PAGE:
A rendering of the controversial 469 Stevenson project in San Francisco. Courtesy of BUILD
Down in the trenches of California’s seemingly perpetual clashes over housing, warring factions are employing two decades-old state laws as weapons.
One is the famous — or infamous — California Environmental Quality Act (CEQA), signed by then-Gov. Ronald Reagan in 1970, that requires authorities to determine whether proposed developments have environmental impacts that must be mitigated.
The other, much less known, is the California Housing Accountability Act (HAA), signed by Reagan’s successor, Jerry Brown, in 1982 to prevent local governments from rejecting housing projects without good reason.
Those who oppose specific developments, particularly high-density apartments for low- and moderate-income families, often invoke CEQA, claiming they have negative impacts on the environments of their communities, such as increased traffic.
Construction unions also employ CEQA, threatening to use its provisions to delay or kill projects unless developers agree to use union labor.
In response, housing advocates, including project developers, invoke the HAA, accusing opponents of violating its pro-housing provisions, which have been strengthened in recent years, and filing lawsuits or complaining to the state housing agency.
The housing conflicts have been particularly sharp in San Francisco, whose left-of-center Democratic politicians are often starkly divided by housing issues. Last year, their incessant squabbling manifested itself in a confrontation over a 27-story, 495-unit apartment building proposed for a former department store parking lot.
After years of wrangling and modifications, the project at 469 Stevenson Street received CEQA clearance from the city’s planning commission, but San Francisco’s governing legislative body, the Board of Supervisors, voted 8-3 to overturn the commission action, agreeing with project opponents that it had potentially severe environmental impacts.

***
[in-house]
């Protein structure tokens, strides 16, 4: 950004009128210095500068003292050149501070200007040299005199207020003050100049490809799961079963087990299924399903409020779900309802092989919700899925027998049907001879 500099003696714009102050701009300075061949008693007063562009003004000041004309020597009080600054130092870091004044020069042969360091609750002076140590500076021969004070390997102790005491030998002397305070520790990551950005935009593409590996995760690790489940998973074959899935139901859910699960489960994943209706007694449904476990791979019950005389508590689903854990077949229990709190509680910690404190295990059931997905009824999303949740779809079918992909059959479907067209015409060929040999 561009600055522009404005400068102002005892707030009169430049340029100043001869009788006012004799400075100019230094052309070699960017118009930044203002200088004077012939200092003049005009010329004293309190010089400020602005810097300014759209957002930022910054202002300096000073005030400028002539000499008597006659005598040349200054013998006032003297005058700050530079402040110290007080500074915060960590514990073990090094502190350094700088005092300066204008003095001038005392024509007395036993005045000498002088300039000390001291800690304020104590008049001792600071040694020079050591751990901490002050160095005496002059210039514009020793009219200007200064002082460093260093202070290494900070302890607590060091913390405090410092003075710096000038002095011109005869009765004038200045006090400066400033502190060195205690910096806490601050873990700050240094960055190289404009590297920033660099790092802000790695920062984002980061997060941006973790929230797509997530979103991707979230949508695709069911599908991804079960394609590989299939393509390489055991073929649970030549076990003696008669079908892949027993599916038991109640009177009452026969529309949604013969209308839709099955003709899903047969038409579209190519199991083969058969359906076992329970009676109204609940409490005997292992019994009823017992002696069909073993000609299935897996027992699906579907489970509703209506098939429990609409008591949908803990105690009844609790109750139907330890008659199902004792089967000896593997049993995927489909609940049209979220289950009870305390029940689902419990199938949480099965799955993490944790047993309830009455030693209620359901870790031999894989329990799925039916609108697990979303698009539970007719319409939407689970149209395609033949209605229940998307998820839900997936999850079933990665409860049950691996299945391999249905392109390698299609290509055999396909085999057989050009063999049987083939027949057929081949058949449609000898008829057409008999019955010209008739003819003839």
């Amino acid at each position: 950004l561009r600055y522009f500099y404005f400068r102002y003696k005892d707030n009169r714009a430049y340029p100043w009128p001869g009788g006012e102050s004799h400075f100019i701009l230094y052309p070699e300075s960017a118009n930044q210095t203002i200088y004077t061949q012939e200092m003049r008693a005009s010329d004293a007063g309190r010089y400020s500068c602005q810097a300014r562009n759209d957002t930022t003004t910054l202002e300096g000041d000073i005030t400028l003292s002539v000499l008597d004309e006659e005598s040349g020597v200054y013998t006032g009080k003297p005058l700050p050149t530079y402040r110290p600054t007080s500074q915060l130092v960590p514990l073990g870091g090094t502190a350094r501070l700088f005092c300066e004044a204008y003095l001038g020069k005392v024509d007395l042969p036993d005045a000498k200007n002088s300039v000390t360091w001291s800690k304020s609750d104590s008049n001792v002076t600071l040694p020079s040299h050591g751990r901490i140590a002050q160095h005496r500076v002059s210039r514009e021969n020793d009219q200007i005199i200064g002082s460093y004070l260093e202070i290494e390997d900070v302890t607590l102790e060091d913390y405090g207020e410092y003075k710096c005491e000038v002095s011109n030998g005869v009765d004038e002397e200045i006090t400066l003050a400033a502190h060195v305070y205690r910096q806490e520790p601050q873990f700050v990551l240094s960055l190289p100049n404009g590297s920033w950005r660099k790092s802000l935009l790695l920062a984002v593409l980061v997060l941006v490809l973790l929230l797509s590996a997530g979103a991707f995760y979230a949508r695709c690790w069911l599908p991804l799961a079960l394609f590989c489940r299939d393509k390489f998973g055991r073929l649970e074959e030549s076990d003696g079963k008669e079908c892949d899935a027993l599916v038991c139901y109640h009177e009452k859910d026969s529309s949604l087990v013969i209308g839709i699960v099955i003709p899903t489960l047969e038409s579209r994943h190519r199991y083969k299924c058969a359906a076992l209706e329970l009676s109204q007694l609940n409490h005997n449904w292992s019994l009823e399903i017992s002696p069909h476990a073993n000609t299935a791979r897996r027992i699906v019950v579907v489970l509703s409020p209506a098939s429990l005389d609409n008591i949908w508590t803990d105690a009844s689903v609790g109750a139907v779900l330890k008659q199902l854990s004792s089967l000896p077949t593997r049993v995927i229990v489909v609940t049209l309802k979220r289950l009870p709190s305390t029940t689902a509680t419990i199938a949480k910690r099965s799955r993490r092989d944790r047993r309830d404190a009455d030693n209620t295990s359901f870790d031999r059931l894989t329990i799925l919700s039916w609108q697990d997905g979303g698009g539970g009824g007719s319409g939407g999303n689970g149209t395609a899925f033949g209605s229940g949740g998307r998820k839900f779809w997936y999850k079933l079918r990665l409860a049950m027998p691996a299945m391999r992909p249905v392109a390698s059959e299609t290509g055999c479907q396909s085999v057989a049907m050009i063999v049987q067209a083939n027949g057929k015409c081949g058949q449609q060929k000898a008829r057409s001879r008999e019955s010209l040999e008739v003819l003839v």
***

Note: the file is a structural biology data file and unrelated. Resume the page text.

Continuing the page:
The state Department of Housing and Community Development took an immediate interest, opening an investigation and sending a letter to the city, saying the board’s rejection of the project for “various vague concerns” could put it in violation of the Housing Accountability Act.
The board’s reversal was particularly galling to San Francisco’s state legislators, who have been particularly aggressive advocates of pro-housing policies. “When San Francisco acts like this, it sends a very negative message to the rest of the region,” state Sen. Scott Wiener told the San Francisco Chronicle. “We have been pushing other cities to do their share, to be better, so when San Francisco does something like this, it puts the proverbial turd in the punch bowl.”
The dustup over 469 Stevenson had another impact. Assemblyman Phil Ting, a San Francisco Democrat, introduced legislation that, if enacted, would make it more difficult for opponents of projects to use CEQA and easier for proponents to invoke HAA.
The measure, Assembly Bill 2656, zipped through the Assembly on a strongly bipartisan vote and is awaiting action in the Senate. It also enjoys support from dozens of pro-housing organizations, while environmental groups and construction unions are opposed because it would make CEQA a less potent tool.
A Senate analysis of the bill frames its effect on the growing conflict between the two laws, saying it puts local governments between “a rock and a hard place” with “conflicting mandates to approve new housing under the HAA, but to simultaneously adequately account for the environmental impacts of housing under CEQA.”
That’s quite accurate, and it once again indicates that it’s high time for Gov. Gavin Newsom and the Legislature to comprehensively overhaul CEQA, whose original purpose of protecting natural resources has been distorted beyond recognition.
Former Gov. Jerry Brown once called CEQA reform “the Lord’s work,” but was never willing to undertake the heavy lifting it would require.
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